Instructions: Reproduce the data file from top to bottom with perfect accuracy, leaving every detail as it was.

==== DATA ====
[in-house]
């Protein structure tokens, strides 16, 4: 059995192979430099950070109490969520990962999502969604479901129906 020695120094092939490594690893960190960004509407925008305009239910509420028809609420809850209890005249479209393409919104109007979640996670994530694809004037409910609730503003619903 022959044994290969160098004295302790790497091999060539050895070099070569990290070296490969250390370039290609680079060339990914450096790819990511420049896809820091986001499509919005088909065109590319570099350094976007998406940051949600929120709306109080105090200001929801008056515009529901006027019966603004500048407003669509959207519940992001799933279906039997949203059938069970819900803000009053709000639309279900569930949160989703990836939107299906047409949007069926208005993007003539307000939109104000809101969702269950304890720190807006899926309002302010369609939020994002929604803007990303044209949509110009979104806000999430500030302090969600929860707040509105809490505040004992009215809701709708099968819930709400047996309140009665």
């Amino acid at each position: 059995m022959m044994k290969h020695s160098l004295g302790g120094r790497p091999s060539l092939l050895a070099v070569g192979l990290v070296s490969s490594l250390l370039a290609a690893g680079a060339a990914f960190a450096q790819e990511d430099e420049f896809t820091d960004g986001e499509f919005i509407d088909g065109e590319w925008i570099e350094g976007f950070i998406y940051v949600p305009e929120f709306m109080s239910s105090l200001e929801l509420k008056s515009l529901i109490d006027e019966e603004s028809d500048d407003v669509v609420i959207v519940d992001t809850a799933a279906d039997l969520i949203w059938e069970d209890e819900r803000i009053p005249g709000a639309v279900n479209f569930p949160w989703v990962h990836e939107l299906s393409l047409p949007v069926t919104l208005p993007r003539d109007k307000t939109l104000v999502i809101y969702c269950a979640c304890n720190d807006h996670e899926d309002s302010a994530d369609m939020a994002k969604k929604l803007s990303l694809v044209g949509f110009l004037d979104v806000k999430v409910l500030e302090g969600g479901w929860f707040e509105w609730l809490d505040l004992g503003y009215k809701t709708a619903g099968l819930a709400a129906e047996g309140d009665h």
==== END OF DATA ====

[in-house]
């Protein structure tokens, strides 16, 4: 059995192979430099950070109490969520990962999502969604479901129906 020695120094092939490594690893960190960004509407925008305009239910509420028809609420809850209890005249479209393409919104109007979640996670994530694809004037409910609730503003619903 022959044994290969160098004295302790790497091999060539050895070099070569990290070296490969250390370039290609680079060339990914450096790819990511420049896809820091986001499509919005088909065109590319570099350094976007998406940051949600929120709306109080105090200001929801008056515009529901006027019966603004500048407003669509959207519940992001799933279906039997949203059938069970819900803000009053709000639309279900569930949160989703990836939107299906047409949007069926208005993007003539307000939109104000809101969702269950304890720190807006899926309002302010369609939020994002929604803007990303044209949509110009979104806000999430500030302090969600929860707040509105809490505040004992009215809701709708099968819930709400047996309140009665």
């Amino acid at each position: 059995m022959m044994k290969h020695s160098l004295g302790g120094r790497p091999s060539l092939l050895a070099v070569g192979l990290v070296s490969s490594l250390l370039a290609a690893g680079a060339a990914f960190a450096q790819e990511d430099e420049f896809t820091d960004g986001e499509f919005i509407d088909g065109e590319w925008i570099e350094g976007f950070i998406y940051v949600p305009e929120f709306m109080s239910s105090l200001e929801l509420k008056s515009l529901i109490d006027e019966e603004s028809d500048d407003v669509v609420i959207v519940d992001t809850a799933a279906d039997l969520i949203w059938e069970d209890e819900r803000i009053p005249g709000a639309v279900n479209f569930p949160w989703v990962h990836e939107l299906s393409l047409p949007v069926t919104l208005p993007r003539d109007k307000t939109l104000v999502i809101y969702c269950a979640c304890n720190d807006h996670e899926d309002s302010a994530d369609m939020a994002k969604k929604l803007s990303l694809v044209g949509f110009l004037d979104v806000k999430v409910l500030e302090g969600g479901w929860f707040e509105w609730l809490d505040l004992g503003y009215k809701t709708a619903g099968l819930a709400a129906e047996g309140d009665h």